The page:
The Internet of Things is about to transform the way we live and work. And if it reaches its fullest potential, it will fundamentally change every aspect of our lives.

That sort of disruption is evident in the healthcare sector, where the pen and paper has been the primary means of recording patient information for decades. But now, healthcare technology is changing in major ways.

Digital healthcare applications now let patients schedule their appointments without the need to call a doctor’s office and wait for a receptionist. Healthcare information technology lets doctors carry information with them anywhere they go through apps on their smartphones.

And this increasing connectivity shows no signs of slowing down. In fact, it’s only accelerating. The global internet of medical things (IoMT) market is expected to swell to a $158 billion valuation in 2022, up from $41 billion in 2017.

In short, more connection means more accessible data and better healthcare for patients. Below, we’ve laid out a roadmap of healthcare’s past, present, and future thanks to the IoT.

The Evolution of Healthcare Technology

Arguably the greatest technological leap forward in the last several decades has been the development of electronic health records, or EHRs. Previously, hospitals had multiple systems that handled different functions, but EHRs roll all of those into a single system.

EHRs have just about reached full penetration in US hospitals. And with the rise of health tech, EHRs are moving to become platforms integrated with powerful clinical decision support tools. 

Then we have portal technology, which lets patients take a more active role in their own health and wellbeing. Portals let users log on to the healthcare provider’s websites to access their medical records, download forms, and prepare for appointments. Healthcare companies were projected to spend $11.4 billion in 2019 on cloud computing for streamlining health data sharing and driving innovation.

IoT Medical Devices 

The IoT enables healthcare providers to extend their reach outside of the traditional clinical setting. Home monitoring systems allow patients and doctors to keep track of an individual’s health when not in the doctor’s office to prevent unnecessary and costly trips to sit down with a physician.

Another IoT tool US health systems and hospitals are turning to improved outcomes and reduced costs is remote patient monitoring (RPM) technology. This type of patient care leverages connected devices with IoT sensors to offer providers a continuous stream of real-time health data such as heart rate, blood pressure, and glucose monitoring.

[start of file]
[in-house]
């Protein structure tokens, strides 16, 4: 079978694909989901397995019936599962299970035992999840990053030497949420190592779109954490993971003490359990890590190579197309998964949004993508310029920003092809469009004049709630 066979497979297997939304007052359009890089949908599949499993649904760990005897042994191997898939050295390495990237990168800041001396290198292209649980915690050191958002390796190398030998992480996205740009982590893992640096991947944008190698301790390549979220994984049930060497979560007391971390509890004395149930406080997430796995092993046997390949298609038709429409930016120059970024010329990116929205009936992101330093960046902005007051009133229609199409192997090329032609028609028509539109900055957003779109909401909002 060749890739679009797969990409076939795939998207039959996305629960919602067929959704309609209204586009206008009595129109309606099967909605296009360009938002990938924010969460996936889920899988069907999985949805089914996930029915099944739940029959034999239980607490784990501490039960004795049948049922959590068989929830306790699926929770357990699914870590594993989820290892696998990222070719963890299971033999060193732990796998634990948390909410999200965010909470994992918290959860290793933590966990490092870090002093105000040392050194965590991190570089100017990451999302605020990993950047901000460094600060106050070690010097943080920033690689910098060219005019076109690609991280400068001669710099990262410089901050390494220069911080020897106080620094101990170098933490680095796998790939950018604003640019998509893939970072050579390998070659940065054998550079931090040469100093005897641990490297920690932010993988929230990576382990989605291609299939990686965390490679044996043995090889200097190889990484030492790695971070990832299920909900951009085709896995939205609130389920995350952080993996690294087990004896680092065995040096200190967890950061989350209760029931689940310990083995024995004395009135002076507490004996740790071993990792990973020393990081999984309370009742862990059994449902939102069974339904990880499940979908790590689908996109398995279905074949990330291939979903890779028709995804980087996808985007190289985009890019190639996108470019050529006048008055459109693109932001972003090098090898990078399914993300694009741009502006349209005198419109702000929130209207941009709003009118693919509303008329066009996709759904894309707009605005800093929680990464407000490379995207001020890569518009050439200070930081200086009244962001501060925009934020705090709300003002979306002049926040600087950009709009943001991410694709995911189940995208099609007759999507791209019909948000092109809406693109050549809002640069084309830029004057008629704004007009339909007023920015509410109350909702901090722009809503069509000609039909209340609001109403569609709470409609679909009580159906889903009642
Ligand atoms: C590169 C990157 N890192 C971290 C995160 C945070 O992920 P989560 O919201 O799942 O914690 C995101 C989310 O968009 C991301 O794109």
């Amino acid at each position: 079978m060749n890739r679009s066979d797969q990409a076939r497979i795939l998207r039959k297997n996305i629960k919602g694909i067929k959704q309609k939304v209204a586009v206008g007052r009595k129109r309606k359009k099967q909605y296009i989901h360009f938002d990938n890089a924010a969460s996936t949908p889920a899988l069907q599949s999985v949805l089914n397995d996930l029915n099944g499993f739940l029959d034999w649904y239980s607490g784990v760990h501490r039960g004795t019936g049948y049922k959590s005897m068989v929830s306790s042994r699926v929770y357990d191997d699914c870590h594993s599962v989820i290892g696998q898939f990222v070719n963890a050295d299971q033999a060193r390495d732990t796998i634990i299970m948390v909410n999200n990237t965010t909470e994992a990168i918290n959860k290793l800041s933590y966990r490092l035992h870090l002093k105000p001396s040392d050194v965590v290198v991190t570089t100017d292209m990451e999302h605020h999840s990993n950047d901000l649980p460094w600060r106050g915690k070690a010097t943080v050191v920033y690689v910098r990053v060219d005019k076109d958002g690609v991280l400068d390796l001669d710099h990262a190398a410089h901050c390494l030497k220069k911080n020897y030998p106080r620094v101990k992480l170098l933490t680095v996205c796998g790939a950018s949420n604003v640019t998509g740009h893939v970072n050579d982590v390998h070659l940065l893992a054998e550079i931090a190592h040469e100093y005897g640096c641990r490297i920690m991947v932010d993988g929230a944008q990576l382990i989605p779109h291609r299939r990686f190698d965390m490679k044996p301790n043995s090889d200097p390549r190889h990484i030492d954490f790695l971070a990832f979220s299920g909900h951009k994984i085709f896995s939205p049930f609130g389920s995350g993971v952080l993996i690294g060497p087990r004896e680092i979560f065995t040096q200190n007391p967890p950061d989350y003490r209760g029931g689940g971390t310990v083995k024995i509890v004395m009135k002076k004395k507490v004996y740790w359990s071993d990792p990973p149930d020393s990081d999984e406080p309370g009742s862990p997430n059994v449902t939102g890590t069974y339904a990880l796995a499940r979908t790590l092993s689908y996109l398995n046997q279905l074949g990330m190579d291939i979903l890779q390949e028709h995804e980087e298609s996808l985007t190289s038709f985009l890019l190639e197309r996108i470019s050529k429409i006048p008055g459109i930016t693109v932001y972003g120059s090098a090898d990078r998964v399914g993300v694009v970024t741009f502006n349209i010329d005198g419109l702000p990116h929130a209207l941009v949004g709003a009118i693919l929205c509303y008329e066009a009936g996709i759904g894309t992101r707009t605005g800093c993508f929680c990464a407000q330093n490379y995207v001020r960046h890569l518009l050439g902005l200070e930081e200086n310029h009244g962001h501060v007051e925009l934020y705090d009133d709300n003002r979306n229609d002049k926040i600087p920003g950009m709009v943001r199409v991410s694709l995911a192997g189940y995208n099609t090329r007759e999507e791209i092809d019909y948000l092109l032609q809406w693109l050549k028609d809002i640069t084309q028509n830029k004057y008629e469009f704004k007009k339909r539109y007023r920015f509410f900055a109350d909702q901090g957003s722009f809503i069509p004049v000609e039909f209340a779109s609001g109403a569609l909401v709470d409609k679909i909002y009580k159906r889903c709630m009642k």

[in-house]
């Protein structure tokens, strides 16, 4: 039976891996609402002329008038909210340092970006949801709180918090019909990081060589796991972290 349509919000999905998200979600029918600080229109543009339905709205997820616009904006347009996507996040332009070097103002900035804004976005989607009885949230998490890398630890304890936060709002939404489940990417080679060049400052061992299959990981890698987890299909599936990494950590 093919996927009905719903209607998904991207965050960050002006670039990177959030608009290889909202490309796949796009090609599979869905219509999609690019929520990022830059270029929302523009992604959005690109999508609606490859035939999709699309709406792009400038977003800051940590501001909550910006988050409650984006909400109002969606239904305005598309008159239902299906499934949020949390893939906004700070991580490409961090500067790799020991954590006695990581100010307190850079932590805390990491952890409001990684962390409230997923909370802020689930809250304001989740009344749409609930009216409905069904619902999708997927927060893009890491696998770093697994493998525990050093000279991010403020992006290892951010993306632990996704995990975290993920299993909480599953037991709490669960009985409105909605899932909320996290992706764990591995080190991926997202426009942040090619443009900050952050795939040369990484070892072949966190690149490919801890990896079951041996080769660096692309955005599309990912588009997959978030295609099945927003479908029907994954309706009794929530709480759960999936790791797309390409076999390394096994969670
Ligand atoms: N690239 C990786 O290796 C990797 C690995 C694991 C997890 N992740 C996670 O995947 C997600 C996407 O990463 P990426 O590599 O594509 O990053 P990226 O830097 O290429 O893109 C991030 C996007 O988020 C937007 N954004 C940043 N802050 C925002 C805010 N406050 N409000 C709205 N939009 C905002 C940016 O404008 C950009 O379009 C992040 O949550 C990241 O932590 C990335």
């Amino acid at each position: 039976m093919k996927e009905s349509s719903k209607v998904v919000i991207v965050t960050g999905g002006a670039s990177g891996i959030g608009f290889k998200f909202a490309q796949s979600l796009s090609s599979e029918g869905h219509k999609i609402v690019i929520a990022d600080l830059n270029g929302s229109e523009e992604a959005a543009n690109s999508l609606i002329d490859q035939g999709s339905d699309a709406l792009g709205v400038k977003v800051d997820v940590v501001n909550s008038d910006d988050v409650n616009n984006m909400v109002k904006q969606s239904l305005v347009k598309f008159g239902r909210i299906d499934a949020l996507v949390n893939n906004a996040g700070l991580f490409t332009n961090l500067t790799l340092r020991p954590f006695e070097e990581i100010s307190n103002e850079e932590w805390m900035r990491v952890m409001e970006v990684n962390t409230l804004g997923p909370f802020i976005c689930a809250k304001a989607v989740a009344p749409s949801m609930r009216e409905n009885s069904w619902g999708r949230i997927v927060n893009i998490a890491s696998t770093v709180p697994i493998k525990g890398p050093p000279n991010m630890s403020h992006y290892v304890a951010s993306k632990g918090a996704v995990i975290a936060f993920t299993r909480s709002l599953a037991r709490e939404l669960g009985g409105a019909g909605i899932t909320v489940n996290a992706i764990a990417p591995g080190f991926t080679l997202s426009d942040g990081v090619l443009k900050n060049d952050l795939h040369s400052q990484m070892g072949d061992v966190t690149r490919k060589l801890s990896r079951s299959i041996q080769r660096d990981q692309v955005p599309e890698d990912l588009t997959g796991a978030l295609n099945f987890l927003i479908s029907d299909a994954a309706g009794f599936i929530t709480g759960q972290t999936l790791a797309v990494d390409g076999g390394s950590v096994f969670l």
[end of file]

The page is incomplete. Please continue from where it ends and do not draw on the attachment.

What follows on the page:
In addition to monitoring basic fitness levels, wearables such as the Apple Watch are now taking on more medical device functionality as tech companies eye a growing opportunity in the lucrative digital health market.

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How IoT Will Revolutionize the Healthcare Industry

The IoT is slowly starting to weave into healthcare on both the doctor and patient fronts. Ultrasounds, thermometers, glucose monitors, electrocardiograms, and more are all starting to become connected and letting patients track their health. This is crucial for those situations that require follow-up appointments with doctors.

Multiple hospitals have started to utilize smart beds, which can sense the presence of a patient and automatically adjust itself to the correct angle and pressure to provide proper support without the need for a nurse to intervene.

The IoT could also help transform patient care at home. Sadly, some patients don’t take their medication in appropriate doses or at the correct times. Smart medication dispensers in the home could automatically upload information to the cloud and alert doctors when patients don’t take their medicine. More broadly, this type of technology could let doctors know of any potentially dangerous patient behavior.

IoT Healthcare Companies and Startups

Several well-known companies are leading the pack when it comes to the IoT and healthcare. These companies are clamoring to gain a major slice of the pie by developing products for specific medical applications, increasing collaborative research and development, and acquiring new startups.

Microsoft, for example, has built its Microsoft Azure cloud platform to facilitate cloud-based delivery of multiple healthcare services. Additionally, Apple has worked toward turning its consumer products into portable health hubs.

Apple Watch continues to advance its health features with each iteration – like its FDA-approved electrocardiogram (EKG) embedded in the Series 4, and both a menstrual health-tracking feature and a dedicated Research app added to the Series 5.

But dozens of other companies and startups are also looking to break into the space, such as:

  • AliveCor
  • Proteus
  • CrossChx
  • Neurotech
  • Sensely
  • Pear Therapeutics
  • Clover Health
  • Babylon Health
  • Genoox
  • Helix
  • Karius